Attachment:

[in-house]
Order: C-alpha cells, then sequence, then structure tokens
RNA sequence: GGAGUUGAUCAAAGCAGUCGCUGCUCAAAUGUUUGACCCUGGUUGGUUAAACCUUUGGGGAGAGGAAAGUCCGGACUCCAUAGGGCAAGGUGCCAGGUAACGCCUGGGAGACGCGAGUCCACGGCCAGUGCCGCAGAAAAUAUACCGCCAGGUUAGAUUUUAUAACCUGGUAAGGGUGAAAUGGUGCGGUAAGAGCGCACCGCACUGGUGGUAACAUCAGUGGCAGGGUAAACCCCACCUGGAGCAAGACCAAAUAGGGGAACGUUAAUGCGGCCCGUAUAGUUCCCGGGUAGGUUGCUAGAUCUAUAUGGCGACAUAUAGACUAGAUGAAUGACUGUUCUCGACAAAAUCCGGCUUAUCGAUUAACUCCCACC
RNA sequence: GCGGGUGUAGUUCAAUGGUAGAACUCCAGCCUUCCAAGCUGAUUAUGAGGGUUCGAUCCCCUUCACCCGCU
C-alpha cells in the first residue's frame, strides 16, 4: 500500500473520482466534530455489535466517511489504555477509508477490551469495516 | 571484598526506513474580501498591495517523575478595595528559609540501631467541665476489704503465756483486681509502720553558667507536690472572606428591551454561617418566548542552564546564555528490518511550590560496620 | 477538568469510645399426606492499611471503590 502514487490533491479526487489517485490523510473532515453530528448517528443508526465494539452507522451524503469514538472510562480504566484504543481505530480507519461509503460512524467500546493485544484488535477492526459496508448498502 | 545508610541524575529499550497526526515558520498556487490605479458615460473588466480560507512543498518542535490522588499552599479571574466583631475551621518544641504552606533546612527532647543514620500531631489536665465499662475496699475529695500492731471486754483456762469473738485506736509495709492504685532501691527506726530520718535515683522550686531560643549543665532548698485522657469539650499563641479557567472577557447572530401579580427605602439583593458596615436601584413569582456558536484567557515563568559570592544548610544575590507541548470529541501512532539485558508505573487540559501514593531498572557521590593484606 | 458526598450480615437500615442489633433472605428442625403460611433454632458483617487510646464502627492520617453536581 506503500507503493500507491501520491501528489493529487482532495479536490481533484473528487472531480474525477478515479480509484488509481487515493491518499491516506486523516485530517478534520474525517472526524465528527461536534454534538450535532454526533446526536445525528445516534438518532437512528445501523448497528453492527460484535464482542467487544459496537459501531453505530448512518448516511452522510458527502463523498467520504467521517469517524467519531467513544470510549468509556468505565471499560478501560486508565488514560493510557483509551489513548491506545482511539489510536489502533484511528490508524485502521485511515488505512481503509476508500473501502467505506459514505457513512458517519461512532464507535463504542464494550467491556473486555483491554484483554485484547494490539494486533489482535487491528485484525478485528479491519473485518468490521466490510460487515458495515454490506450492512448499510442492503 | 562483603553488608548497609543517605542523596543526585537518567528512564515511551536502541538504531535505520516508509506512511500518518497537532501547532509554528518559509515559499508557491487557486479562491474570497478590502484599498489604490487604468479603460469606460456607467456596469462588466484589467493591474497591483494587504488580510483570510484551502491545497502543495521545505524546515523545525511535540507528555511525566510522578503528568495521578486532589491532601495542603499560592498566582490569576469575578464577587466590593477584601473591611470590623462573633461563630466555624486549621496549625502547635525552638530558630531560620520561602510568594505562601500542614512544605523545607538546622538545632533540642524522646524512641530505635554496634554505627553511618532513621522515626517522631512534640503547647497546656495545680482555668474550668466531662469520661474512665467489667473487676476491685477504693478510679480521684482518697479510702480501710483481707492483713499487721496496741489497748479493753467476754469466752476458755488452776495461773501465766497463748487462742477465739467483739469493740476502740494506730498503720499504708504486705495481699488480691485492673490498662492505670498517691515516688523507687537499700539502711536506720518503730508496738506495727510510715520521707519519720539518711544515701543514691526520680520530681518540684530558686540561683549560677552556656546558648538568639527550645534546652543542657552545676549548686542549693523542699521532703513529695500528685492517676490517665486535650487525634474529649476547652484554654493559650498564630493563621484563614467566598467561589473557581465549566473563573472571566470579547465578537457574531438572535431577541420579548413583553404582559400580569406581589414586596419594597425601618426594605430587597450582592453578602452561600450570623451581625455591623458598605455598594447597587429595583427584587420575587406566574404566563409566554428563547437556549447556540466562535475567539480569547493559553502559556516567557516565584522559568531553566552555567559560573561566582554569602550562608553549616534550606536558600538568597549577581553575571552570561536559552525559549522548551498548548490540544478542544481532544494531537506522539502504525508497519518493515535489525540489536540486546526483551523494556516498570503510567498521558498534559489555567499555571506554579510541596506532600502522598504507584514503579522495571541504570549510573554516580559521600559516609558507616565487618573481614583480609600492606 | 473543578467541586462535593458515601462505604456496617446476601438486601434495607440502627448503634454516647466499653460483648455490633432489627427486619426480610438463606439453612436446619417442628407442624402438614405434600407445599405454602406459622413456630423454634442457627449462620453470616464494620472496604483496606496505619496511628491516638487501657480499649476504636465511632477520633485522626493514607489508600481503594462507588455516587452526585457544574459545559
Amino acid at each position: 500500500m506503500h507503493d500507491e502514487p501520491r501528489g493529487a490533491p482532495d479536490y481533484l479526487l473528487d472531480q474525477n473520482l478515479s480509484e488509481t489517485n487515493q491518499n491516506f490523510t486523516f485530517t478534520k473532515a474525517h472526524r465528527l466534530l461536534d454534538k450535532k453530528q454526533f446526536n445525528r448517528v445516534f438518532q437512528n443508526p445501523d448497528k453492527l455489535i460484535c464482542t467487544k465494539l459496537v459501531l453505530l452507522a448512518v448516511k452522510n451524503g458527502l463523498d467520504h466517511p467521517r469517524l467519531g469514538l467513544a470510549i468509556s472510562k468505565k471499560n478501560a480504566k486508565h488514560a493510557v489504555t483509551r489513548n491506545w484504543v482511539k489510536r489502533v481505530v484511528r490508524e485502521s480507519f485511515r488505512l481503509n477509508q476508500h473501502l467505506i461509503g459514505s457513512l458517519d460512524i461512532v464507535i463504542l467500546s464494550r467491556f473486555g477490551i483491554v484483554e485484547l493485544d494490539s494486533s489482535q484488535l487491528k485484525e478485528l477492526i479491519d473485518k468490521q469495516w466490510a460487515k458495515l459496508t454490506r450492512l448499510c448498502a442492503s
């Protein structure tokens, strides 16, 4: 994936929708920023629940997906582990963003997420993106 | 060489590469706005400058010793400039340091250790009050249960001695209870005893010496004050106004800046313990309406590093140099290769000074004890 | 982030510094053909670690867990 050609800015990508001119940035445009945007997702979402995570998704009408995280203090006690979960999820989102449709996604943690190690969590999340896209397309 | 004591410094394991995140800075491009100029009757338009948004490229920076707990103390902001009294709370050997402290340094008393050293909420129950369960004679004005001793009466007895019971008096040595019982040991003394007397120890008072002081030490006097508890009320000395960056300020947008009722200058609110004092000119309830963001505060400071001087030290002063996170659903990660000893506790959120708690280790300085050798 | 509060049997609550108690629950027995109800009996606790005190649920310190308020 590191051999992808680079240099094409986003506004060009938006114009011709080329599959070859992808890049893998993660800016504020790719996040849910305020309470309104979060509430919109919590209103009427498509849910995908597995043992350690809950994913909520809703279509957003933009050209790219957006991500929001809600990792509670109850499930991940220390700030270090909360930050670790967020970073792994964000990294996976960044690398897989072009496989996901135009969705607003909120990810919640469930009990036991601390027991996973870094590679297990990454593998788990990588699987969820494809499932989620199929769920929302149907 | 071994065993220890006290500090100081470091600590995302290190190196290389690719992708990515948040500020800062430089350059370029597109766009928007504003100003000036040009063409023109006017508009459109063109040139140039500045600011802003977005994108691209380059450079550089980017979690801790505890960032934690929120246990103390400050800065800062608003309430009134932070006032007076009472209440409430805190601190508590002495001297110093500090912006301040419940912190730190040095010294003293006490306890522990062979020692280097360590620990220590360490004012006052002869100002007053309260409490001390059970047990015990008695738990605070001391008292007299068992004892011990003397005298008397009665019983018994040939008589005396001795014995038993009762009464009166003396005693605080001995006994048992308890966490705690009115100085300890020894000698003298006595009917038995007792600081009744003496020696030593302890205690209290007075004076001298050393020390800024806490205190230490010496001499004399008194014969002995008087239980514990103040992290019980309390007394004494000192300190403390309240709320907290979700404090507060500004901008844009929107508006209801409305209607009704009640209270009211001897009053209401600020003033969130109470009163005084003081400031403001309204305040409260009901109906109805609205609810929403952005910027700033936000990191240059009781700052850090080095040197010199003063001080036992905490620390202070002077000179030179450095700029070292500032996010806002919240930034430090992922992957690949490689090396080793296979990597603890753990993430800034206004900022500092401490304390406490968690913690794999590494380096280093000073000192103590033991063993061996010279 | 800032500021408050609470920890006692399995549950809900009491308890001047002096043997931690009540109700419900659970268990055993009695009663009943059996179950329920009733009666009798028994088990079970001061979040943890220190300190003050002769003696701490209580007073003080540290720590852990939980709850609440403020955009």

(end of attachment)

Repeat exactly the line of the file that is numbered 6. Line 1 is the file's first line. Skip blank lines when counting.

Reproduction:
Amino acid at each position: 500500500m506503500h507503493d500507491e502514487p501520491r501528489g493529487a490533491p482532495d479536490y481533484l479526487l473528487d472531480q474525477n473520482l478515479s480509484e488509481t489517485n487515493q491518499n491516506f490523510t486523516f485530517t478534520k473532515a474525517h472526524r465528527l466534530l461536534d454534538k450535532k453530528q454526533f446526536n445525528r448517528v445516534f438518532q437512528n443508526p445501523d448497528k453492527l455489535i460484535c464482542t467487544k465494539l459496537v459501531l453505530l452507522a448512518v448516511k452522510n451524503g458527502l463523498d467520504h466517511p467521517r469517524l467519531g469514538l467513544a470510549i468509556s472510562k468505565k471499560n478501560a480504566k486508565h488514560a493510557v489504555t483509551r489513548n491506545w484504543v482511539k489510536r489502533v481505530v484511528r490508524e485502521s480507519f485511515r488505512l481503509n477509508q476508500h473501502l467505506i461509503g459514505s457513512l458517519d460512524i461512532v464507535i463504542l467500546s464494550r467491556f473486555g477490551i483491554v484483554e485484547l493485544d494490539s494486533s489482535q484488535l487491528k485484525e478485528l477492526i479491519d473485518k468490521q469495516w466490510a460487515k458495515l459496508t454490506r450492512l448499510c448498502a442492503s